Early engagement also means the geogrids can be manufactured to the exact width that the contractor needs, suiting the site-specific requirements and creating an even more cost-effective grid. Simply removing a longitudinal overlap in the geogrid layout can save a further 10% in product costs alone.
An example: Reducing costs ahead for Hinkley Point C nuclear power station
The team at Wrekin Products recently value-engineered a 10km haul road with geogrids in support of contractor J. Murphy & Sons and Balfour Beatty, for the first new nuclear power station to be built in the UK in more than 20 years. When complete, Hinkley Point C, in Somerset, will provide low carbon electricity for around six million homes.
The power station will generate a lot of additional electricity and the existing network and infrastructure isn’t sufficient enough to cope. As a result, previous experience had highlighted the need to engage Wrekin’s technical services as a temporary access road was required so construction traffic could efficiently operate on the site where high voltage underground ducts and cables were being installed.
The site itself had a high level of variability in soils, so a constant cross-section that suited those differing ground conditions was needed.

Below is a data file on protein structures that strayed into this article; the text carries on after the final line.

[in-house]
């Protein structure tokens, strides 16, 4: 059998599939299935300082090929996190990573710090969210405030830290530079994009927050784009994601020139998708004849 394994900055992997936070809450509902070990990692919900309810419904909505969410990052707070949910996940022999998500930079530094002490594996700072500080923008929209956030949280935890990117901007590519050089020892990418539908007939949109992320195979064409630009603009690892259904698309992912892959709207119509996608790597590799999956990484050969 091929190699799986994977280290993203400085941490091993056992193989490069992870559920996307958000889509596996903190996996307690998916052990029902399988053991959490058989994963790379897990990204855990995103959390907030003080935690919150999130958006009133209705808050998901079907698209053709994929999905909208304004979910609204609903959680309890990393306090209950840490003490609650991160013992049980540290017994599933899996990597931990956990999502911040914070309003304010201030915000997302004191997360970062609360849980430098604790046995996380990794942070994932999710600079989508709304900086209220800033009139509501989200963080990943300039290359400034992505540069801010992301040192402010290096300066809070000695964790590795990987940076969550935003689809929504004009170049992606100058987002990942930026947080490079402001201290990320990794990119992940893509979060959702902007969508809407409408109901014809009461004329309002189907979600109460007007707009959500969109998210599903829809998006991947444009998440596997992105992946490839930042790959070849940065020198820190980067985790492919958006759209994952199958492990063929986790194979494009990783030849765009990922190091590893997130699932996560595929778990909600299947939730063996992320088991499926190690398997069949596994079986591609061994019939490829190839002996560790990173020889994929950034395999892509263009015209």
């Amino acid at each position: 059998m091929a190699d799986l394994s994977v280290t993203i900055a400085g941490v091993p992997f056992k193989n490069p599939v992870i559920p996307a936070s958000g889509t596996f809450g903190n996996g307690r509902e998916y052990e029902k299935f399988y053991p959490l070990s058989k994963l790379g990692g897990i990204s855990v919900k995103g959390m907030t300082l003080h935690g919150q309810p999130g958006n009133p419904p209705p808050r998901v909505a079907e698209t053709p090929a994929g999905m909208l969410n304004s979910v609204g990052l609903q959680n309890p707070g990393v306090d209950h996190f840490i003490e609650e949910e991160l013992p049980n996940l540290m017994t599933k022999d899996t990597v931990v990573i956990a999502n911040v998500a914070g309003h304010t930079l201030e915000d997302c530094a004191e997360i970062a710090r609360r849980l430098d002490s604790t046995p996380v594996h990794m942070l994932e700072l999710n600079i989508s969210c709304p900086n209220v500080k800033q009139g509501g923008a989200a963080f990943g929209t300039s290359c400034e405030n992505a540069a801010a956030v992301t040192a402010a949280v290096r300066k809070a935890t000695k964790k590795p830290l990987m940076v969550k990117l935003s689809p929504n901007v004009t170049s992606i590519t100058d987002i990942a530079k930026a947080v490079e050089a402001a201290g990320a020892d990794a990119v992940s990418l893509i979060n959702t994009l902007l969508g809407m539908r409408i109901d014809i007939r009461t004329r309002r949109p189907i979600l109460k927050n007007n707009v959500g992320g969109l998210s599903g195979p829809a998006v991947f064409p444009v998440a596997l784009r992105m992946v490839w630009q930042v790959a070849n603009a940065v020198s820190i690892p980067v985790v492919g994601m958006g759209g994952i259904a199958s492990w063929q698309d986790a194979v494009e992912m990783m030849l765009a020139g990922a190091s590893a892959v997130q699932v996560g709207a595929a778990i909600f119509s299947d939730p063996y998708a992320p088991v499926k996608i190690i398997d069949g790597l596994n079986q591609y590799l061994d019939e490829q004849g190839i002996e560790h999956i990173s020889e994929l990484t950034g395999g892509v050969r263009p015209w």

Without a geogrid value-engineered solution, the client would have needed to install a cross-section in two compaction layers, totalling 550mm of aggregates. However, as the haul road was 10km long, this would have been an additional drain on the resources required for installation – when a single compaction layer at 250mm would suffice. As a result, 100,000 sqm of Wrekin’s products were used. Wrekin’s E’GRID SX 3030 was installed over a layer of its Fastrack FT609 separation geotextile – both with a manufactured width of 4.5m to suit the subgrade interface.
This substantial reduction in founding thickness significantly reduced the impact on costs and the environment. But most importantly, it accelerated the construction process, therefore recouping time and money. The ultimate exhuming of the temporary access road once the project is complete will also be much more cost and time-effective.
The project also highlighted the importance of early contractor involvement as it enabled J. Murphy & Sons to make the savings upfront, which was of prime importance to keep costs and risks under control, while accelerating the programme.
Here, we focus on a scheme in the power sector, but preliminary works are a prerequisite and yet often overlooked part of most construction projects across all sectors. Value engineering offers a simple and efficient way to save time and money while reducing the environmental impact of a project.
Contractors not only need to recognise this, but also that value engineering with geosynthetics goes well beyond financial rewards – it can accelerate the construction programme and reduce haulage, which positively impacts all road users. Fewer HGVs on our network won’t just lower carbon emissions, it also means less damage caused to the existing networks. Value engineering reduces resources and any such reduction in resources will improve the health, safety and wellbeing on a project and could ultimately save lives.
Shahid Raza BEng(Hons) CEng MICE
Business and technical manager for geosynthetics
LinkedIn: Wrekin Products Ltd